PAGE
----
Memory and the brain - new discoveries

The three day symposium of the Letten Foundation did not concern itself directly with allergy/intolerance but their findings followed on from so much of what was discussed in the Food for the Brain conference that we felt that we should include it.
More information from the McCarrison Society -

Dr Pierre-Marie Lledo from the Pasteur Institute in Paris reported on his studies of the sensory neurones in the human olfactory (smell) system. (Neurones are electrically excitable cells in the nervous system that process and transmit information.)

Sensory neurones are replaced every two months. The brain, whose neurones are also regularly replaced, is the first relay of
olfactory information.

‘New-born’ neurones come from stem cells, after which they have to ‘migrate’ to the site in which they are needed and then ‘integrate’ themselves with the existing network. This process takes around four weeks during which time the neurone is not able to ‘speak’ or transmit information but is able to ‘listen’ or receive it. The information which the neurone receives may alter it or allow it to be ‘epigenetically regulated’. (This means that although the neurone is genetically programmed, it can be altered by its ‘experiences’ on its way to being integrated into the network.)

Moreover, this regulation can be controlled. For example, olfaction has a strong link to memory. The more the sense of smell is used the more new and more complex ‘smell cells’ will be created. Mice introduced to new smells every day for 40 days doubled the number of cells created every day and improved their short-term memory from 30 minutes to four hours.

Is it possible to adapt and use new born neurones? We don’t know whether using stem cells or stem cell neurones devised for olfaction for some other purpose might throw the whole system.

Dr Tom Brenna from Cornell University, Ithaca looked in more detail at DHA (docosahexaenoic acid) the highly unsaturated fatty acid that is vital for efficient brain function.

The human brain continues to accumulate DHA for up to two years although it accumulates most rapidly in the last three months of pregnancy. The brain continues to grow and refine its synapses
(connection or signalling points) throughout early childhood.
Supplementation of breast-fed babies with DHA resulted in significant improvement in visual acuity. It also appears that regular fish eaters (who absorb high levels of DHA from the fish) are 50% less likely to suffer from Alzheimer's.

Dr Stephen Cunnane from the Université de Sherbrooke, Canada looked at brain function in the aging. In Europe 10% of over 65 year olds suffer from cognitive brain decline, as do 50% over over 85 year olds.

Genetic factors may be relevant in this decline but they are uncontrollable. However it seems clear that insulin resistance/type 2 diabetes, low fish intake and a reduced uptake of glucose (brain fuel) all affect the incidence of decline.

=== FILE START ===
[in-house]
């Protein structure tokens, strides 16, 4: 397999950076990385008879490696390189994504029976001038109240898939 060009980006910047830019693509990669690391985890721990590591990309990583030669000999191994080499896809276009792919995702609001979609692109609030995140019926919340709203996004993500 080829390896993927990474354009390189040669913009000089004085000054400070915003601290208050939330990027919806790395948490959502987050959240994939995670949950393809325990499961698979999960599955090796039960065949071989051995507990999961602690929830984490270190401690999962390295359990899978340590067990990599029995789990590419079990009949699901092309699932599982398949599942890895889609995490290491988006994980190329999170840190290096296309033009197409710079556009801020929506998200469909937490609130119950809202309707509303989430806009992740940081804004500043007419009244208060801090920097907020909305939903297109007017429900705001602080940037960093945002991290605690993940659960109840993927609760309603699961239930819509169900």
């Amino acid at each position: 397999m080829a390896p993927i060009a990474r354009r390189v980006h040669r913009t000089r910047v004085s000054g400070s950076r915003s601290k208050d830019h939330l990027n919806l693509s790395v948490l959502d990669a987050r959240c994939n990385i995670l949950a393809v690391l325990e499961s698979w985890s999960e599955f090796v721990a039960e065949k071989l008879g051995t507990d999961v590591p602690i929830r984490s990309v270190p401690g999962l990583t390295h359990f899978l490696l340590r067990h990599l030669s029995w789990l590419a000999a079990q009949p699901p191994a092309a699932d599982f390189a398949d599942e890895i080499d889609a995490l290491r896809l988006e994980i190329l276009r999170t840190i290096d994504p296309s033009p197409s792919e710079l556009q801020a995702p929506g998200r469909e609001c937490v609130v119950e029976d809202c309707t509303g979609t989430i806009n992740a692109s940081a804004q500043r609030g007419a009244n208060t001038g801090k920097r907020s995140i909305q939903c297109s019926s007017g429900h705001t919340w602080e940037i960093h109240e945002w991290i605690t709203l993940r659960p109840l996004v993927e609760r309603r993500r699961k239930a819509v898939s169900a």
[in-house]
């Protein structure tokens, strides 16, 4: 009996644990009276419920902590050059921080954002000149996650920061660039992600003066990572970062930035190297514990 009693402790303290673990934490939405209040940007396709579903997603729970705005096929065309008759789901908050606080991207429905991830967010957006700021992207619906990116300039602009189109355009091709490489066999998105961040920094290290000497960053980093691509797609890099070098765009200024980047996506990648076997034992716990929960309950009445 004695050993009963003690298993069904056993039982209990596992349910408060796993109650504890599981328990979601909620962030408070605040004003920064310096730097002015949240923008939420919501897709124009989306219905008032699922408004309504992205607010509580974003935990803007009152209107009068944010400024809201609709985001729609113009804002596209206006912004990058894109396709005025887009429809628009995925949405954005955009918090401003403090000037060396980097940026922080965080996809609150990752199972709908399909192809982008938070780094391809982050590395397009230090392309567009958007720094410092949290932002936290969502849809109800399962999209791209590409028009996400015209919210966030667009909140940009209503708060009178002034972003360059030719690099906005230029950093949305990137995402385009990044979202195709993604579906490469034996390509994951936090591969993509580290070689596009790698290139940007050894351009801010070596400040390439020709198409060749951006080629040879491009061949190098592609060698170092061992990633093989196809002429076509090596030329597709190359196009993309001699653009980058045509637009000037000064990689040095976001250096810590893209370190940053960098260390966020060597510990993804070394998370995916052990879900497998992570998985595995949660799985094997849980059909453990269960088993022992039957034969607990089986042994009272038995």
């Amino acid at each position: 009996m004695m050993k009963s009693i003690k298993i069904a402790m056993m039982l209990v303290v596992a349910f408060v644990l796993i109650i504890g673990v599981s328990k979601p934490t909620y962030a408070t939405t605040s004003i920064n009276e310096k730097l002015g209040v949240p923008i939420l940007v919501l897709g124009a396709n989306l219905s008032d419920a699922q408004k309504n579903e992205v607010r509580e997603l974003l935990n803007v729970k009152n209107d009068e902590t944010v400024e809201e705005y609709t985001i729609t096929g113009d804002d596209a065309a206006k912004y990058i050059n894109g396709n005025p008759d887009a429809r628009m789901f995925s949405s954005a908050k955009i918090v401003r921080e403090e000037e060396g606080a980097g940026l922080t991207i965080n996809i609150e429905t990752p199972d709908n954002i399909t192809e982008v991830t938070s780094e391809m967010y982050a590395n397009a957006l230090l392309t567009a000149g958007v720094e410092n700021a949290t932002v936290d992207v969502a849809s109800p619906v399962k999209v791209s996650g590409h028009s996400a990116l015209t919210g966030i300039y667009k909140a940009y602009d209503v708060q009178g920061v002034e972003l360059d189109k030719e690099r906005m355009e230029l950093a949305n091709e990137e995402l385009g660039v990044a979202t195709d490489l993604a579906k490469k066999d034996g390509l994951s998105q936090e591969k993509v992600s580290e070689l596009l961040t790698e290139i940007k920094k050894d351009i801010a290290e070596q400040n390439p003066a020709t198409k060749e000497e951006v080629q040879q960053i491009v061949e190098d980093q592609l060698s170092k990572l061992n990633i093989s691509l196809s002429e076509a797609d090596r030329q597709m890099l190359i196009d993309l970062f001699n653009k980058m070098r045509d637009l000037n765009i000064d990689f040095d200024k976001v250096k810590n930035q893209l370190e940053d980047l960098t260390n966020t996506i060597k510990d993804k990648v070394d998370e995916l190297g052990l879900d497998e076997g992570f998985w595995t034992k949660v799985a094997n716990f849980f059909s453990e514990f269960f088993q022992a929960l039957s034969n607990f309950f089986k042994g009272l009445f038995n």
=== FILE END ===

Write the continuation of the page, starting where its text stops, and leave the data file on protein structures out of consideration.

To keep all neurones and synapses in the brain fully operational requires a high input of fuel (glucose and metabolites - amino acids, glycerol and glycogen): it takes 74% of the total energy consumed by a new born baby, 23% of total energy consumed by an adult.

In omega 3 deficient animals the brain uptake of glucose is poor; there is 20% less glucose uptake in the brains of Alzheimer's patients than in normal brains. Is there a connection?
Insulin must play a role in glucose supply so insulin resistance impairs the ability to get glucose into the tissues, thus starving the brain of fuel.

It is possible that ketones (the substances made when the body, in search of energy/fuel/glucose, breaks downs fats to access it) may help to supply the brain with fuel but there is little evidence of this.
It is not clear whether the inability of the brain to access sufficient fuel is a vascular problem (not enough glucose is getting through) or neurone problem (they are unable to capture the glucose when it arrives). Nor is it known how fatty acids are actually transported into the brain.

Humans are not good at making DHA out of omega 3 fatty acids - we are most efficient as neo-nates but get worse as we get older. But if there is a sufficient dietary supply (fish) there is no need for us to convert it anyhow.

Dr Fernando Gomez-Pinilla of the University of California, LA discussed the studies he had undertaken with rats on fitness training and cognitive decline.

Increased exercise in rat models was shown to increase their hippocampal levels of BDNF - brain-derived neurotrophic factor. BDNF is a protein that supports existing neurones, and encourages the growth of new neurones and synapses in the hippocampus, cortex, and basal forebrain - areas vital to learning, memory, and higher thinking. Increased exercise enabled the rats to learn faster and to recover more quickly from a traumatic brain injury.

It was also found that a diet high in saturated fats reduced
hippocampal levels of BDNF while supplementing with fish oils increased levels of BDNF. Like the exercise, the fish oil supplements speeded up recovery from traumatic brain injury. Combining exercise and good diet had a positive synergistic effect.


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Firist Published in 2006

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